- File Size: 875 KB
- Print Length: 138 pages
- Publication Date: October 17, 2012
- Sold by: Amazon Digital Services LLC
- Language: English
- ASIN: B009SSSVF6
- Text-to-Speech: Enabled
- Word Wise: Enabled
- Lending: Enabled
Amazon Best Sellers Rank:
#2,006,039 Paid in Kindle Store (See Top 100 Paid in Kindle Store)
- #586 in Kindle Store > Kindle eBooks > Arts & Photography > Architecture > Urban & Land Use Planning
- #861 in Kindle Store > Kindle eBooks > Nonfiction > Politics & Social Sciences > Politics & Government > Public Affairs & Policy > Public Affairs & Administration
- #3569 in Books > Politics & Social Sciences > Politics & Government > Public Affairs & Policy > Public Affairs & Administration
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The Best Laid Plans: Our Planning and Affordable Housing Challenges in Marin Kindle Edition
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Top customer reviews
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Bob dissects the history of land use planning and demonstrates that the current lust for high density development is driven more for the love of profits than it is about the environment, economic development or social equity.
In Marin, major uncontrolled growth has been thwarted for decades. People in Marin value nature, open space over urban amenities. Now with the assistance of business and political interests, a comprehensive campaign of building high density housing has begun in formerly quiet communities under vague environmental premise.
The housing advocates use inflated statistics, questionable science and slick manipulative techniques to dupe the public into buying their arguments.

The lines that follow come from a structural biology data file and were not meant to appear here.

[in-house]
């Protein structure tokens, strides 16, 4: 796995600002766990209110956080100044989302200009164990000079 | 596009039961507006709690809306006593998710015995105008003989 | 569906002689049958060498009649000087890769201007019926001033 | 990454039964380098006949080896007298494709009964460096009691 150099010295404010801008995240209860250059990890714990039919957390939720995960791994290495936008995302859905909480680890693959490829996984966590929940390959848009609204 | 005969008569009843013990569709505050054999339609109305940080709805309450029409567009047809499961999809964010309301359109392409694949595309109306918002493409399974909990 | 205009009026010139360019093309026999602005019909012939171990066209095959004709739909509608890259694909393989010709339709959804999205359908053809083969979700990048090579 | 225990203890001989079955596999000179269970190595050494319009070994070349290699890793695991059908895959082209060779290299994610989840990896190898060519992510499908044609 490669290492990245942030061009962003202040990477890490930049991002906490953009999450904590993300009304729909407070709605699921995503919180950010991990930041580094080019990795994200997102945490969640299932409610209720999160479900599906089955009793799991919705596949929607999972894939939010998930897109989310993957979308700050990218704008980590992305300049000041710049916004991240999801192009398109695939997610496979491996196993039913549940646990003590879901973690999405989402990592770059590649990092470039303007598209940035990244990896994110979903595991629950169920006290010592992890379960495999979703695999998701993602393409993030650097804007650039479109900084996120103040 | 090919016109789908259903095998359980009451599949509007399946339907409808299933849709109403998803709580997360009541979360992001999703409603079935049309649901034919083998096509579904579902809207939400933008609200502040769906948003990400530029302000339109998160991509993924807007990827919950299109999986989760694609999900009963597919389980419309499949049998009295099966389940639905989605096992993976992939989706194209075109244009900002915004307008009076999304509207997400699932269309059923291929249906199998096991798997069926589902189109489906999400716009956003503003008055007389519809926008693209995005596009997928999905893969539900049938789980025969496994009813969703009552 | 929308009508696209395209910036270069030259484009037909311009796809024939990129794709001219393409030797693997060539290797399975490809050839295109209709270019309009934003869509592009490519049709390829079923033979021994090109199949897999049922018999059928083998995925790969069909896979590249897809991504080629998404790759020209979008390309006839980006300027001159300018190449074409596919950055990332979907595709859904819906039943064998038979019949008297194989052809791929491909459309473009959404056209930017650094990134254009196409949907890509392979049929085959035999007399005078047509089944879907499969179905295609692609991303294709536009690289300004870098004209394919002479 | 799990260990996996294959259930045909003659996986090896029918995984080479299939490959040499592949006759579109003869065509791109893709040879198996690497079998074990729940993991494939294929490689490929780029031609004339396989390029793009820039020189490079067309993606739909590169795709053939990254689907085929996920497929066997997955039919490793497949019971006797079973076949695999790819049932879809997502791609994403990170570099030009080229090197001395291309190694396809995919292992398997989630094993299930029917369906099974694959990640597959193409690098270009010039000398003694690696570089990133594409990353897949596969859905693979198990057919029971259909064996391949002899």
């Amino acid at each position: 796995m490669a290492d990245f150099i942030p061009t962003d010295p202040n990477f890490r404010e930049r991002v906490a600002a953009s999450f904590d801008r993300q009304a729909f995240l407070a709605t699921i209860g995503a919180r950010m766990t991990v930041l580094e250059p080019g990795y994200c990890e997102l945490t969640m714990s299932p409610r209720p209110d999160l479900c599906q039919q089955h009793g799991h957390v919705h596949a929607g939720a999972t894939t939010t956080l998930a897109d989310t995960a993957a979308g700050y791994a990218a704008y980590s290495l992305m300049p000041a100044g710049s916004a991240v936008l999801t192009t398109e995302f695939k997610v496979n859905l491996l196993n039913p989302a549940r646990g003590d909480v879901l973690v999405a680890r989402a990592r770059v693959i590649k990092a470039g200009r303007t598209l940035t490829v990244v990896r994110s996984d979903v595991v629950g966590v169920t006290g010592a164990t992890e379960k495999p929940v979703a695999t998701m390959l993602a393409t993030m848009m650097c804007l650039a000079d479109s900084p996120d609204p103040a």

Silvestri provides a thoughtful presentation of facts, uncovers the illogical arguments, the questionable land use practices and political gamesmanship. It provides you the intellectual tools for defeating Smart Growth policies your town. A Must Read. Highly Recommended!
"It's a road we cannot afford to go down. Over-reaching top-down social engineering has failed us in the past and it will fail us again. Its approach is economically destabilizing and financially irresponsible because it contradicts the laws of supply and demand, free markets, and the way communities naturally grow and thrive. And it's ultimately environmentally destructive. And for what?"
In small insulated cities like mine, residents tend to focus on the local community and issues that directly affect our quality of life. Most of us don't pay that much attention to what is happening at the state level, making us vulnerable to frog-in-pot syndrome. But under the guise of an environmental mandate, special interests in Sacramento have been concocting a plan to wrest decision-making authority from cities. Silvestri documents the process, showing how state legislation has been aligned with the economic interests of a small but rich and powerful subgroup. He also provides a history of similar housing efforts over the past couple of centuries and describes the ideological and practical flaws.
It is often easy to criticize government, but focusing on criticism can be counterproductive. Silvestri avoids that trap by outlining his proposal for a future that relies more on self-sufficiency than on centrally-imposed housing reforms. He takes a forward-thinking perspective, one that moves beyond the 20th century dependence on fossil fuels. "Transit-oriented development" becomes a meaningless concept when you realize that the era of pollution-emitting vehicles may soon be behind us. Too, Silvestri points out the fallacy of assuming that high-density housing is environmentally friendly. Manhattanites may walk and take public transit more than most Californians do, but sustaining that lifestyle requires that an inordinate amount of resources be diverted to support a relatively small urban area.
"Over-reaching top-down social engineering has failed us in the past and it will fail us again." Having spent my college years studying the glory years of the USSR, I tend to agree. If you live in California or in any state/country that has succumbed to this planning folly, I recommend this book.
This book is relevant for more than just Marin County, CA. Other counties face the same issues -- Westchester NY and Irvine, CA come to mind. This history of land use planning demonstrates that the current lust for high density development is driven more for the love of profits than it is about the environment, economic development or social equity.